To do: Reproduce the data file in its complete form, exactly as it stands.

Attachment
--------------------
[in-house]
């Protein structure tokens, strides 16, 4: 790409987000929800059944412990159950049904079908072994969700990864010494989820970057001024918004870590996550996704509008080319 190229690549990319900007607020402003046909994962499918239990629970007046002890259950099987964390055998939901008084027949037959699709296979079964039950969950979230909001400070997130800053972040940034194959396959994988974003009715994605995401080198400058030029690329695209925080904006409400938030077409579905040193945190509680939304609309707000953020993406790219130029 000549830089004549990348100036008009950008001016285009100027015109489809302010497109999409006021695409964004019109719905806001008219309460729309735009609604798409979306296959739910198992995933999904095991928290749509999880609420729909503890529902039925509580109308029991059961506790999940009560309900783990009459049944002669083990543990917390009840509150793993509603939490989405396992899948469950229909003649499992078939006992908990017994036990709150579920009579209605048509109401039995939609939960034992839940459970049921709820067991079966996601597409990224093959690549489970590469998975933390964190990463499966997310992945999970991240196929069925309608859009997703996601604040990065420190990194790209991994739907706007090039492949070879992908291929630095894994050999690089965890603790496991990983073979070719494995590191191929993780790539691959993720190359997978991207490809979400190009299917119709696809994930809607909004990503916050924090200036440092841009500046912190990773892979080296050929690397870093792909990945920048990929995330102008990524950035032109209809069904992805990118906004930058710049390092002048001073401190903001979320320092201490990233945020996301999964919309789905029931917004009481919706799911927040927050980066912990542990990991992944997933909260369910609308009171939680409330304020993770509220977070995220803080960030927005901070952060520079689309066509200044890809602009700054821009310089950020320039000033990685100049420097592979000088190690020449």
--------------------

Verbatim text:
[in-house]
């Protein structure tokens, strides 16, 4: 790409987000929800059944412990159950049904079908072994969700990864010494989820970057001024918004870590996550996704509008080319 190229690549990319900007607020402003046909994962499918239990629970007046002890259950099987964390055998939901008084027949037959699709296979079964039950969950979230909001400070997130800053972040940034194959396959994988974003009715994605995401080198400058030029690329695209925080904006409400938030077409579905040193945190509680939304609309707000953020993406790219130029 000549830089004549990348100036008009950008001016285009100027015109489809302010497109999409006021695409964004019109719905806001008219309460729309735009609604798409979306296959739910198992995933999904095991928290749509999880609420729909503890529902039925509580109308029991059961506790999940009560309900783990009459049944002669083990543990917390009840509150793993509603939490989405396992899948469950229909003649499992078939006992908990017994036990709150579920009579209605048509109401039995939609939960034992839940459970049921709820067991079966996601597409990224093959690549489970590469998975933390964190990463499966997310992945999970991240196929069925309608859009997703996601604040990065420190990194790209991994739907706007090039492949070879992908291929630095894994050999690089965890603790496991990983073979070719494995590191191929993780790539691959993720190359997978991207490809979400190009299917119709696809994930809607909004990503916050924090200036440092841009500046912190990773892979080296050929690397870093792909990945920048990929995330102008990524950035032109209809069904992805990118906004930058710049390092002048001073401190903001979320320092201490990233945020996301999964919309789905029931917004009481919706799911927040927050980066912990542990990991992944997933909260369910609308009171939680409330304020993770509220977070995220803080960030927005901070952060520079689309066509200044890809602009700054821009310089950020320039000033990685100049420097592979000088190690020449």